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Stars’ defense creating problems for Lightning in Stanley Cup final

Tampa Bay has a potent offense, but it didn’t get many opportunities against Dallas in Game 1.
Anthony Cirelli of the Lightning takes a shot on Anton Khudobin of the Dallas Stars as Miro Heiskanen defends during the third period of Game 1.
Anthony Cirelli of the Lightning takes a shot on Anton Khudobin of the Dallas Stars as Miro Heiskanen defends during the third period of Game 1. [ MARKO DITKUN | Special to the Times ]
Published Sep. 20, 2020
Updated Sep. 21, 2020

The Stars present the Lightning with a kind of challenge they haven’t seen in a while. Dallas brings a strong defensive style of play with some potent offensive weapons to the Stanley Cup final.

Tampa Bay also faced a strong defensive team in the Eastern Conference final, but Dallas does it differently.

“We played an Islanders team that kind of sat back and relied on their structure a little bit,” defenseman Kevin Shattenkirk said. “Dallas seems to play a little bit more in our faces, and we have to realize that.”

Related: Some unlikely players are stepping up as new Stars in the quest for the Stanley Cup

The Lightning trail the Stars in the Cup final heading into Game 2 tonight at Edmonton.

In their 4-1 Game 1 win Saturday, the Stars were waiting for the Lightning at the blue line and then pressured the defensemen trying to get involved in the play.

Center Yanni Gourde pointed out the Stars' “good gap” — the space the defensemen leave so they can read a play and also be ready to turn around and skate, if needed — saying they were right on top of the Lightning.

“Dallas was in our face on the blue lines,” center Tyler Johnson said. “The first two periods, we were kind of forcing a little bit too much, trying to make those entry passes where … I think our recipe is getting (the puck) deep and working.”

The Lightning got off to such a bad start that coach Jon Cooper questioned after the game whether they even needed to shower after the first two periods.

Stars center Jason Dickinson said Sunday the Lightning’s frustration showed in their slumped shoulders and slammed doors. He didn’t comment on forward Pat Maroon shooting the puck into their bench at the end of the second period, but it falls in the same category.

“Is our goal to frustrate them? No,” Dickinson said. “Our goal is to stop them from creating (scoring) chances, and frustrating them is just an effect of that. Obviously, it’s going to have an impact on their mentality and morale, but we’re just going out there trying to play our game.”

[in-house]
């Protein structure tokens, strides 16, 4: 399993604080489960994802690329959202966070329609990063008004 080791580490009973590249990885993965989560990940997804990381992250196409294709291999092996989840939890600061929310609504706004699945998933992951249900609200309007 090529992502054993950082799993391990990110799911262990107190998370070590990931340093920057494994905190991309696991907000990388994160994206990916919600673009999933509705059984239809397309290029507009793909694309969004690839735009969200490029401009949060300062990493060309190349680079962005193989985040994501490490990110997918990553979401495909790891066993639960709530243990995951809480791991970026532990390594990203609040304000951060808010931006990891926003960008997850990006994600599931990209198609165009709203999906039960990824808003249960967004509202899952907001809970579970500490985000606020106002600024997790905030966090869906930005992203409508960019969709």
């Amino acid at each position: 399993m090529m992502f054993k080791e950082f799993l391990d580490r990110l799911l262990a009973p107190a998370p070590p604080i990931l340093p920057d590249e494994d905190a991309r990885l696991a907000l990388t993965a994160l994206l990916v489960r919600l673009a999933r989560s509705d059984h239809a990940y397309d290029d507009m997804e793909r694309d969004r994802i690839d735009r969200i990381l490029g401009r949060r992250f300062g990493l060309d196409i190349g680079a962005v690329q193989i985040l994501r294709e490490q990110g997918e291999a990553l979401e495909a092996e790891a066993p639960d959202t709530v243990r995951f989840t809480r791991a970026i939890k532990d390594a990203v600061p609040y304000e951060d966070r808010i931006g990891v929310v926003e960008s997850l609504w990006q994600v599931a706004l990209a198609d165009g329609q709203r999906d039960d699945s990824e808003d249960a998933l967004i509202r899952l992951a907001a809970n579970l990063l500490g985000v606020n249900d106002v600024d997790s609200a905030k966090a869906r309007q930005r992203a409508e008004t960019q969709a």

That’s where the short memory that Cooper often refers to comes into play.

The Lightning have watched video of the game, they’ve gone over their too many errors and what they need to do better, but they can’t dwell on the frustration.

“We all know we’re capable of playing better and executing passes and playing a skating game much more so than we did in Game 1,” wing Blake Coleman said.

The Lightning haven’t lost consecutive games this postseason.

Related: Andrei Vasilevskiy and Victor Hedman are up for awards on Monday, and it's an annual occurrence

Dallas interim head coach Rick Bowness was an assistant with the Lightning for five years, from 2013-18. He has experience with most of their roster and coaches.

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He pointed out the Lightning’s skill and the chemistry that comes from a core that has been together for about seven years, adding pieces as they go. He called them fun to watch and hard to coach against.

“All you can do against elite players like that is try to minimize the damage,” Bowness said. “Try to keep them on the outside as much as you can and pressure them as much as you can all over the ice so they don’t have a lot of time.”

On Saturday, Dallas did keep Tampa Bay to the outside. Its pressure in the defensive zone limited Tampa Bay’s scoring chances. Even as the Lightning racked up shots, most were from above the circles or outside the dots, not quality inside looks.

“(The Stars are) a good defensive team; they have been for a couple of years now,” Cooper said. “Basically, they defend well, they get in lanes, and they make it hard on you. When you do get your opportunities, you have to capitalize.”

Contact Diana C. Nearhos at Follow @dianacnearhos